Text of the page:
Class of 1999
Class of 1999 is an apocalyptic delinquent thriller — it should have been called Cyberpunk Without a Cause. A trashy teen derivative of The Road Warrior, Blade Runner, RoboCop, and every other retro-future fantasy that director Mark L. Lester could cram into the compactor, the film posits a world in which America’s high schools have been overrun by heavy-metal hoods who tote machine guns, beat up teachers, and live in self-patrolled communal slums known as ”fire-free zones.” Needless to say, making the honor roll isn’t high on their list of priorities.
Can anything be done? The principal of Kennedy High (Malcolm McDowell) thinks so. Enlisting the aid of an ominous corporation known as MegaTech, he has brought in three very special new teachers — powerful, humanoid robots whose disciplinary methods fall somewhere between those of the Terminator and the Marquis de Sade. (You never knew a spanking could be this loud.) When the kids catch on to the fact that their new authority figures are less than human, teacher-student tensions erupt into a full-scale military conflict.
Movies as proudly disreputable as Class of 1999 are generally good for some laughs and thrills, and this one is no exception. Amusing details include Stacy Keach (as the MegaTech entrepreneur) glowering into the camera through silver, cat’s-eye contact lenses and an outrageously casual PA announcement: ”Any student caught on school premises with an automatic weapon will be detained and turned over to the proper authorities.”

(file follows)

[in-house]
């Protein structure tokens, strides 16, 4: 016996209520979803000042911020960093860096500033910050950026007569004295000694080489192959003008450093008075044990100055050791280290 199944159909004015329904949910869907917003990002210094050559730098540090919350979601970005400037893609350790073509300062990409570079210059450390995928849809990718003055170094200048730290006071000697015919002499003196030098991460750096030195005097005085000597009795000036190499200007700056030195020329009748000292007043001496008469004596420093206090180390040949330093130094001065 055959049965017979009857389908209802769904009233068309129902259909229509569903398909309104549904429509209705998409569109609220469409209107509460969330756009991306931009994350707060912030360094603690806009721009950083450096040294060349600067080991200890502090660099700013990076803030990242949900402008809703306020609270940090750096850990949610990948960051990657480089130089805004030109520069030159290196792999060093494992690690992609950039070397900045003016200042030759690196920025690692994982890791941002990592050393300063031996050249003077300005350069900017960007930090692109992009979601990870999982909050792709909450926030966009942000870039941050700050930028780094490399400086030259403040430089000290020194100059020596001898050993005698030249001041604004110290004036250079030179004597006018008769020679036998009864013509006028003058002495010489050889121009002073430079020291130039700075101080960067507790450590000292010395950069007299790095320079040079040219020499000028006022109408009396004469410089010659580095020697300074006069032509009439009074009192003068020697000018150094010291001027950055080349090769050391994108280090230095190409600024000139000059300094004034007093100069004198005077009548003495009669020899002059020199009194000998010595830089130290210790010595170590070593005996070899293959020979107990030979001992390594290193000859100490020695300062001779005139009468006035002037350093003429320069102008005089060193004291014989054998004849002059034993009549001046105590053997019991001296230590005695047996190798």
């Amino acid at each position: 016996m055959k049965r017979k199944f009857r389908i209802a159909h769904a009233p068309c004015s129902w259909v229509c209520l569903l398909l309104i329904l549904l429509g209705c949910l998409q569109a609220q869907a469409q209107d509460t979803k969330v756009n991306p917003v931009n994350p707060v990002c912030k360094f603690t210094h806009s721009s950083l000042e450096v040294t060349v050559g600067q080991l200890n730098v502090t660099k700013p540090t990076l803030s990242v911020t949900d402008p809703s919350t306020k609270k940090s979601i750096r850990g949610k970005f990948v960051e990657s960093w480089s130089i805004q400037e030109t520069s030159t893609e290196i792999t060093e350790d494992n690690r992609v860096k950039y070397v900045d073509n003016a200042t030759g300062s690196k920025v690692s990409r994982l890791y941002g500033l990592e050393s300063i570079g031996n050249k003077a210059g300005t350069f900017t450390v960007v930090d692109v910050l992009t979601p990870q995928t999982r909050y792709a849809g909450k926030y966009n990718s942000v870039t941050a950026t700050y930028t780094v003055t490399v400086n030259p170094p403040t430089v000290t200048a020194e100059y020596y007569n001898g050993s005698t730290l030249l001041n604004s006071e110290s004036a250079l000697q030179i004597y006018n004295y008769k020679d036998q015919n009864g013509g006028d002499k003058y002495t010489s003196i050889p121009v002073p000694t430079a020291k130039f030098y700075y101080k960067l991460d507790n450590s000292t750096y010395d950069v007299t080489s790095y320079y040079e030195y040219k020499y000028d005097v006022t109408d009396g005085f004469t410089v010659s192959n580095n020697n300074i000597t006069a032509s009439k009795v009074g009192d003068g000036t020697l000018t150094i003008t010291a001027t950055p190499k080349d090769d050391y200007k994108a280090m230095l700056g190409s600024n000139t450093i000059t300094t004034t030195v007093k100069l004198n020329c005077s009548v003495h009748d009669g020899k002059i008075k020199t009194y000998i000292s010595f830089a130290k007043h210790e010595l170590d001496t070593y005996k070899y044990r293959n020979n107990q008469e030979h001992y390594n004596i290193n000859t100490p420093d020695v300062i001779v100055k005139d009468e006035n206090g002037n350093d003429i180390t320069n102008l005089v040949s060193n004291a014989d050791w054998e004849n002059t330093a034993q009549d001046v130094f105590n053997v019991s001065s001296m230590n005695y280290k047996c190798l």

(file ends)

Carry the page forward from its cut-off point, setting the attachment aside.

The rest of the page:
Lester is working within a brazen tradition of ”sociological” exploitation movies: His images have a comic-strip vitality, his story and characters are strictly one-note. The fact that he has taken material dating back to The Blackboard Jungle (1955) and dressed it up in the latest styles of punk sensationalism is a testament to how potent and malleable Hollywood’s youth-rebel myths are. At the same time, there’s no reality left in this stuff. It’s an overwrought sci-fi fantasy now — a tabloid horrorshow.
The members of the mostly male cast aren’t exactly good actors, but they’re experts at strutting around and glaring at each other like psychotic teen gladiators. They’re all on the same wavelength: anger as attitude. The only one who shows much personality is Joshua Miller (from River’s Edge), whose eyes dance knowingly atop blobby, androgynous cheeks; he suggests a prepubescent Paul McCartney.
The best part of the film is the climactic battle, in which Lester’s B-movie musings about the jadedness of today’s youth take a back seat to lurid special effects. The robot teachers are great villains, with green slime for blood and whirring, mechanical weapons that come bursting out of their forearms. And John P. Ryan, with his demented skeletal grin, gives a wonderful, over-the-top performance as the most, uh. . .enthusiastic of the teachers. He’s the kind of guy who grabs onto a student’s head with his robot claw and says, ”I love to mold young minds!”